Give each child a small box or basket to collect a range of objects from around the house or in the garden. This can be anything from interesting rocks, shells from a beach visit, leaves, broken bits of toys, ribbons or scraps of paper. Try to encourage your child to be thoughtful about this collection. Turn the object over and really look at it before you choose it.
I try to make the box something special by having them paint it or do collage on it previously to make it more important. Placing a piece of fabric in the bottom of the box or basket makes the items seem precious.
Activity 1. Finding the ideas
• Sort or rearrange the objects into an order or tableau that looks pleasing. This can be in any order.
• Does this arrangement tell a story? Does it look like somewhere you have been before? Does it remind you of a time or an event? Does it make you feel an emotion?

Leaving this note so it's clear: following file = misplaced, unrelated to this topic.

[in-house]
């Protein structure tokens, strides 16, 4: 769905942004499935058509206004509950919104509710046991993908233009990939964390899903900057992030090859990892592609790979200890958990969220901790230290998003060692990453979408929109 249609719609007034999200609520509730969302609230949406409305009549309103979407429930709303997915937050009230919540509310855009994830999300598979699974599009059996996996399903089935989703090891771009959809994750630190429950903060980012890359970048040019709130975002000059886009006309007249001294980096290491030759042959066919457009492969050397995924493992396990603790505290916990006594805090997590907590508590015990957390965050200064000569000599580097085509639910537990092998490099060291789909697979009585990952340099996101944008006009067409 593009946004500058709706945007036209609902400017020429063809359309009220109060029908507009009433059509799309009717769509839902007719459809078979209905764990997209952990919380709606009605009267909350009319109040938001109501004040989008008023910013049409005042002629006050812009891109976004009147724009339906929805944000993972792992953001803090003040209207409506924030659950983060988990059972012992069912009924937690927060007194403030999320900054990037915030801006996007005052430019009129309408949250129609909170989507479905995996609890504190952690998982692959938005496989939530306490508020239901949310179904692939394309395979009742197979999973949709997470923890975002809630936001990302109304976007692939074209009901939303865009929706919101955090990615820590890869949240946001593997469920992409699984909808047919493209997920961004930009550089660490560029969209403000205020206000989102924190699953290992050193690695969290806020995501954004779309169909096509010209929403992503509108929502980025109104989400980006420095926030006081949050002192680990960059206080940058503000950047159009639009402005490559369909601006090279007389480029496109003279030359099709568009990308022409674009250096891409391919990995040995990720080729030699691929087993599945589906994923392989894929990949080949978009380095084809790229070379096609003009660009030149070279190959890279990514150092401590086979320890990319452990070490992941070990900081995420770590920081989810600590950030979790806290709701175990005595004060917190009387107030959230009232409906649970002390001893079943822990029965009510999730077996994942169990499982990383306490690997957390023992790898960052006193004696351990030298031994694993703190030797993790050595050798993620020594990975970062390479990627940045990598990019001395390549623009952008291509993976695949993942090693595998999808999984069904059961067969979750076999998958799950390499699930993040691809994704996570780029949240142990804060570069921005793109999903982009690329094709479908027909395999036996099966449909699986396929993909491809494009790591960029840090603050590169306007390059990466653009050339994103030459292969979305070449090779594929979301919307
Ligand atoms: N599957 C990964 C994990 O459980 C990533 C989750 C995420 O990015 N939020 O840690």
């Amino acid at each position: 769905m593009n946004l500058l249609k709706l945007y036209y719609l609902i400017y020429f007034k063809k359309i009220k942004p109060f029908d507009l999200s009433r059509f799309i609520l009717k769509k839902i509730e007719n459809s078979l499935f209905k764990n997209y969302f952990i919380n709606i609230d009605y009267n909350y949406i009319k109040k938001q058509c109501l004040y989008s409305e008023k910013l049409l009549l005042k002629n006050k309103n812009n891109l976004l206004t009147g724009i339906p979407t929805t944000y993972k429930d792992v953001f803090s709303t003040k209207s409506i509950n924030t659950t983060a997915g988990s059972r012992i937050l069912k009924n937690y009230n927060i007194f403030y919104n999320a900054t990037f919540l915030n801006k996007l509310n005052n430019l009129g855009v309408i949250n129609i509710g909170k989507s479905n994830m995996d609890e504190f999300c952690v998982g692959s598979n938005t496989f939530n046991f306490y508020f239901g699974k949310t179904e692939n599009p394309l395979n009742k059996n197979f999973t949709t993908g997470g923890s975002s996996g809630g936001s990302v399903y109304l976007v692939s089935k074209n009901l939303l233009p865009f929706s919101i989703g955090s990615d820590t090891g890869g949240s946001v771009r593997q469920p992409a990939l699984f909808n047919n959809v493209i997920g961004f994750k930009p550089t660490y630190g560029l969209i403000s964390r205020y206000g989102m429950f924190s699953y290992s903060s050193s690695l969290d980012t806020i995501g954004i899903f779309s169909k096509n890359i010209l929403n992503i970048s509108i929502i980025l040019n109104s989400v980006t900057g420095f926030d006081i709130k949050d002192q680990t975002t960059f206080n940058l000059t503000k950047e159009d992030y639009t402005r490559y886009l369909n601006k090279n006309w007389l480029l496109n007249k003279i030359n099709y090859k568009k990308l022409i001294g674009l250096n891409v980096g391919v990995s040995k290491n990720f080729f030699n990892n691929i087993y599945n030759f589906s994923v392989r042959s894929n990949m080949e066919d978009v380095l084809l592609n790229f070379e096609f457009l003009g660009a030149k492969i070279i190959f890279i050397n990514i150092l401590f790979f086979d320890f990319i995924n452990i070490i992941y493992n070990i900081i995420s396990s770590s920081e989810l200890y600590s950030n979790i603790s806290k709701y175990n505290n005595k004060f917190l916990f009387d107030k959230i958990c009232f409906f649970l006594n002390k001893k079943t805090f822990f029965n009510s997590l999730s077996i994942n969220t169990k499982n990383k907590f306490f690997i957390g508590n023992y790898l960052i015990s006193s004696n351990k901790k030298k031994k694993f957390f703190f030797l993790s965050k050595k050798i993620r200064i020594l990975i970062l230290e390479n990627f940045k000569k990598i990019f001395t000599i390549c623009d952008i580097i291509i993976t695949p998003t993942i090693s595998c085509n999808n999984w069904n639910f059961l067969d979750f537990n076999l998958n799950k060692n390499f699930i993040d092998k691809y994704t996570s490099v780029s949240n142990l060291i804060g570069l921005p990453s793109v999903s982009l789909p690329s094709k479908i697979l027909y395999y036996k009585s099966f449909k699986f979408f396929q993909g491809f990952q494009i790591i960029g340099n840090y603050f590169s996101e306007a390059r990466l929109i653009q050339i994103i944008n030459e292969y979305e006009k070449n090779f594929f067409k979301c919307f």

• Write down these observations on a Found Object Observation Sheet you can create at home. Use some of these questions to guide the observation; Do these objects tell a story? Does it look like somewhere you have been before?Does it remind you of a time or an event? How does it make you feel? You can do this activity together.
Activity 2 Planning the story
• Create a story using a story board. Here are a range of templates and instructions for any age group.
• Using this story board have your children tell their story of the Found Objects. They might like to give the story a title.
Activity 3 Creating the dance
• Using the story board as an outline describe the kind of movements that might be used in each part of the dance.
• Create a dance using the descriptions to tell the story.
• Now retell or write the story using the describing words from the storyboard and movement ideas from the dance.
Learning at home is an opportunity to explore life with your children and to learn beside them. Dance opens the door to new ways of learning.